It’s time to rethink the structure of Palestinian aid
Since the Oslo I Accord was signed in 1993, more than $40bn has been spent by international donors as foreign aid for Palestinians living in the occupied West Bank, East Jerusalem and the Gaza Strip.
As long-time analysts, we have grown tired of adding this (ever-growing) number to the beginning of so many of our journal articles, op-eds and reports. Yet, we find we cannot avoid this, because of how clearly it underlines the failure of the western donor-driven development model, the moribund Oslo "peace process" it is meant to support, and the significant sums of aid funding that end up going into Israel's economy.
That sum ($40bn+) has also consistently made Palestinians one of the highest per capita recipients of non-military aid in the world (though it is far less than the overall sum of aid Israelis receive). And yet, both peace and development remain elusive, as this aid has failed to achieve progress on three main objectives: a lasting peace between Palestinians and Israelis; effective, accountable and democratic Palestinian institutions; and sustainable social and economic development.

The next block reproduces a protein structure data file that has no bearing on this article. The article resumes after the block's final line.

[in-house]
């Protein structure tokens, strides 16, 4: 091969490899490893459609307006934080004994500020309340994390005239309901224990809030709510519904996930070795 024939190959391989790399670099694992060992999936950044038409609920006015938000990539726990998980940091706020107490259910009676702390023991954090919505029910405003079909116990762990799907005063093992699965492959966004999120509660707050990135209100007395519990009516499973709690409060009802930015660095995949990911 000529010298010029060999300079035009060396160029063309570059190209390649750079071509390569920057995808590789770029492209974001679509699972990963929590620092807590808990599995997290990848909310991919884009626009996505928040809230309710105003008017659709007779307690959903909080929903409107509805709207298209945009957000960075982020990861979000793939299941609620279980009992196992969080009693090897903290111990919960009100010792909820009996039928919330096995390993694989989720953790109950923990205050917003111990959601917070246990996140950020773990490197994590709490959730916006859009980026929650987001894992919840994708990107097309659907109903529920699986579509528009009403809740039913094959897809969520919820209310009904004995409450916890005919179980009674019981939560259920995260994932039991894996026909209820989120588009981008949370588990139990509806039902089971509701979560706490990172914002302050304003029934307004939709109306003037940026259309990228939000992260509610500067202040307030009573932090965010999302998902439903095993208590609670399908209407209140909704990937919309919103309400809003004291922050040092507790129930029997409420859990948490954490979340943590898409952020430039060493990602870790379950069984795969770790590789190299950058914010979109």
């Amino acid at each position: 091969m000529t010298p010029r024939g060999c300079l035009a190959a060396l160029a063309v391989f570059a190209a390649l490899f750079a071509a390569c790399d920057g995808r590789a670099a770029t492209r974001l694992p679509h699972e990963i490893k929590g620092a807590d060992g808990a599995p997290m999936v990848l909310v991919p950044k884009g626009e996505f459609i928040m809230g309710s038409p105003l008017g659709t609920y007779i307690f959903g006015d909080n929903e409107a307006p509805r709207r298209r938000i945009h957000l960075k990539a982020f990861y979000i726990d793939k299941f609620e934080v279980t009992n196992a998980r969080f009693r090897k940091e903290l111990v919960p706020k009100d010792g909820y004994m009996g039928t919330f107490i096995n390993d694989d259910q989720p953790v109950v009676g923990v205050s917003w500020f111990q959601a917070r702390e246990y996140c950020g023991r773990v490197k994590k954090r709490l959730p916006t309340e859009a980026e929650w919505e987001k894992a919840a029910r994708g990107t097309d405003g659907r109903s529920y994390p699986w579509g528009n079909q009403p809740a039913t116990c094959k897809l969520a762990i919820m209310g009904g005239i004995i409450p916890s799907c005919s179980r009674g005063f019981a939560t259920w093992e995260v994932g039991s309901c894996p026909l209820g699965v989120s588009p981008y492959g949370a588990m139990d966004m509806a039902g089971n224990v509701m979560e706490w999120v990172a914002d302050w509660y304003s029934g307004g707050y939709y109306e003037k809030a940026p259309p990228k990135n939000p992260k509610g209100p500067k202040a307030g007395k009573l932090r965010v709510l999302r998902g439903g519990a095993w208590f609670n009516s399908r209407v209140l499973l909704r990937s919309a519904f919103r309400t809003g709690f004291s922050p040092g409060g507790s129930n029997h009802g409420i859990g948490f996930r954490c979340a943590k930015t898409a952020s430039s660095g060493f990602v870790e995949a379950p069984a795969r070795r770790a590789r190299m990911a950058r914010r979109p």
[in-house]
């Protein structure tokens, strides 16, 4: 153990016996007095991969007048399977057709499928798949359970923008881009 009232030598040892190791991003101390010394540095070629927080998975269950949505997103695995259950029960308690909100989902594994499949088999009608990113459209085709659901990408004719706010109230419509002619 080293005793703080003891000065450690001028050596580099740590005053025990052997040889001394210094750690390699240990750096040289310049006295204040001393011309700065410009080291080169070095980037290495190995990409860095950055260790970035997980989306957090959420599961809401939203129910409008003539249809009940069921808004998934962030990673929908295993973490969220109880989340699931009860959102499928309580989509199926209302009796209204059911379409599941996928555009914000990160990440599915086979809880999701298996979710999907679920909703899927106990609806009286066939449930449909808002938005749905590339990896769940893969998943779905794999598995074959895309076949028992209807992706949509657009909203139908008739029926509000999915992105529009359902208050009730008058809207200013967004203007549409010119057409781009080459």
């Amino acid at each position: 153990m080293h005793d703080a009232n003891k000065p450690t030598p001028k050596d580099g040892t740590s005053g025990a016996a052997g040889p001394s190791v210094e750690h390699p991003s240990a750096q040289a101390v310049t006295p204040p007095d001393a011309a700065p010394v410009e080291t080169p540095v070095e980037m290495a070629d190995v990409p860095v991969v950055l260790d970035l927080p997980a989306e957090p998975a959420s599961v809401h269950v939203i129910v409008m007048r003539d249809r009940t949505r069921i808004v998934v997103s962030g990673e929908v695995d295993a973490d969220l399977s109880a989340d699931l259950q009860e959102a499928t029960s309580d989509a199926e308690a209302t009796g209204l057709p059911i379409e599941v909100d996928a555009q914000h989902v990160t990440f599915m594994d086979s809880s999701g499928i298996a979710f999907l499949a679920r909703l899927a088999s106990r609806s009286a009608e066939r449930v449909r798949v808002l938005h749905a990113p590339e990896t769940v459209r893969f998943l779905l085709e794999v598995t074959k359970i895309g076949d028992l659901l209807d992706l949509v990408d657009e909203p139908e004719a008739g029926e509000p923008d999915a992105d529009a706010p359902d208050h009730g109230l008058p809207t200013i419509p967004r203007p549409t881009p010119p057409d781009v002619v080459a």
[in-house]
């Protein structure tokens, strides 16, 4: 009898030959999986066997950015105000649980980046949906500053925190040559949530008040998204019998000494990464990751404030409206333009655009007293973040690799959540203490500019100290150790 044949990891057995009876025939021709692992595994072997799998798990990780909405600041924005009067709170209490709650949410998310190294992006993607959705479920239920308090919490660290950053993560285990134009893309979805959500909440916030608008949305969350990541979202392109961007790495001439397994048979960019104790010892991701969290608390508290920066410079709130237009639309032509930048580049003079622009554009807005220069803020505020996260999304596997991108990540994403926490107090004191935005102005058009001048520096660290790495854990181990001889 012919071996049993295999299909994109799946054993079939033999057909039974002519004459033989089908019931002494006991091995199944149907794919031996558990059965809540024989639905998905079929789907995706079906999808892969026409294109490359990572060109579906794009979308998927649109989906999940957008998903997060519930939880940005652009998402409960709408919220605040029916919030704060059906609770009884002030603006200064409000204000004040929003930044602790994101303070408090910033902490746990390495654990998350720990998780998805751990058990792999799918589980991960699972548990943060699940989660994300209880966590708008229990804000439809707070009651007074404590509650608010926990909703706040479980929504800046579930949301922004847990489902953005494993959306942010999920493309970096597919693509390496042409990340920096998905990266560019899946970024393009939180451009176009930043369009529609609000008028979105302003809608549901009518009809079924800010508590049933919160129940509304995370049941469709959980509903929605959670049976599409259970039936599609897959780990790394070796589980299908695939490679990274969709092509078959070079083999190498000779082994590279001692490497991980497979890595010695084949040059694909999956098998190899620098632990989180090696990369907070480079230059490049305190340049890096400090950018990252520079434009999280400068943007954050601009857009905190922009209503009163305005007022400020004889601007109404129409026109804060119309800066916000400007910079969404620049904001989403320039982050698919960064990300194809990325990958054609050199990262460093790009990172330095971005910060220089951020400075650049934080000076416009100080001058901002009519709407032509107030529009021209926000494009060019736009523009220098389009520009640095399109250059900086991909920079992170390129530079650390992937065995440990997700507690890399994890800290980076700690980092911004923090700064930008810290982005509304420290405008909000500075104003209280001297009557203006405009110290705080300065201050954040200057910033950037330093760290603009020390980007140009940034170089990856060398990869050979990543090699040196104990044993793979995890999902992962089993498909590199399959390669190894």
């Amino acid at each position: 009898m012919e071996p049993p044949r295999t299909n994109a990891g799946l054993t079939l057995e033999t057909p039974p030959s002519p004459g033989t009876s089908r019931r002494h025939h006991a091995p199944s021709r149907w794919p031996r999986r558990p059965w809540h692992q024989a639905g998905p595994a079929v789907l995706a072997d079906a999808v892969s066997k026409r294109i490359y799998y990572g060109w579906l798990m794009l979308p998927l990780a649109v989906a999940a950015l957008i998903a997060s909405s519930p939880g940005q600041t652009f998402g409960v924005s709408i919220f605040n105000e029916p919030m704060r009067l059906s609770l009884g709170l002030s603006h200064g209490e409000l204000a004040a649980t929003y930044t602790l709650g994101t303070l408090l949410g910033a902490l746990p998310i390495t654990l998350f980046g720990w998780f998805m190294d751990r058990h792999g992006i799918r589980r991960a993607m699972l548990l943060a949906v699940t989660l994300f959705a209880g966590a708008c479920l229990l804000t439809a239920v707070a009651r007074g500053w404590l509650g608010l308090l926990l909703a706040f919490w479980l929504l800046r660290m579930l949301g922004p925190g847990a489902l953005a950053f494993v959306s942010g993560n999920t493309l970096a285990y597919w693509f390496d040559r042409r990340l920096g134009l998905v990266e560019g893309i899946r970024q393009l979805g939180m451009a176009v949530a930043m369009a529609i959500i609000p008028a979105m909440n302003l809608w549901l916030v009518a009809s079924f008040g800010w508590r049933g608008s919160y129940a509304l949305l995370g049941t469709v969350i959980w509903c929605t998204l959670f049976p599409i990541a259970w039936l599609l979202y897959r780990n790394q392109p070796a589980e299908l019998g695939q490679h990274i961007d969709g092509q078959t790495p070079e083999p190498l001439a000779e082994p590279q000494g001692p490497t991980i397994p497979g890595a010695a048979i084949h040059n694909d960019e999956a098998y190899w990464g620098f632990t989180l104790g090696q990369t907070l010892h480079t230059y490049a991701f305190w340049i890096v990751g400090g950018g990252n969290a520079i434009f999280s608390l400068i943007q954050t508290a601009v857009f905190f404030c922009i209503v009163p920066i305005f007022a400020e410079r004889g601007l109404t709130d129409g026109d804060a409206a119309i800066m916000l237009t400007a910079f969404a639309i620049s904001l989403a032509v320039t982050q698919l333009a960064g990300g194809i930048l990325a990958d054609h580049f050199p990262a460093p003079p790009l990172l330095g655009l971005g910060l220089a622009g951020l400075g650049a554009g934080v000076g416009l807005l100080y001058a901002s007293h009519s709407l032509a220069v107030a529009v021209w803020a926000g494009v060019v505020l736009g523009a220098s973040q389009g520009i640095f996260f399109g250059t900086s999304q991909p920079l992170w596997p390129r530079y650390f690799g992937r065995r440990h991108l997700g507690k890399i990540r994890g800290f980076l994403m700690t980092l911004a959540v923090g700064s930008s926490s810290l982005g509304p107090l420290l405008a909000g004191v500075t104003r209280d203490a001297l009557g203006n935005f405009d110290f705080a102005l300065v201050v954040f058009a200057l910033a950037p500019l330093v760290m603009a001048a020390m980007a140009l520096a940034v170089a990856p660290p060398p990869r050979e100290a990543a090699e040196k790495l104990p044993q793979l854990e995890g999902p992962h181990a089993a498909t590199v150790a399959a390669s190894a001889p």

Instead, Palestinians have been forced to live in an aid-development paradox. While large amounts of donor aid have entered the economy of the occupied territories, there has been a downward spiral in Palestinian economic and human development indicators. That has been accompanied by a hollowing out and de-development of the Palestinian economy.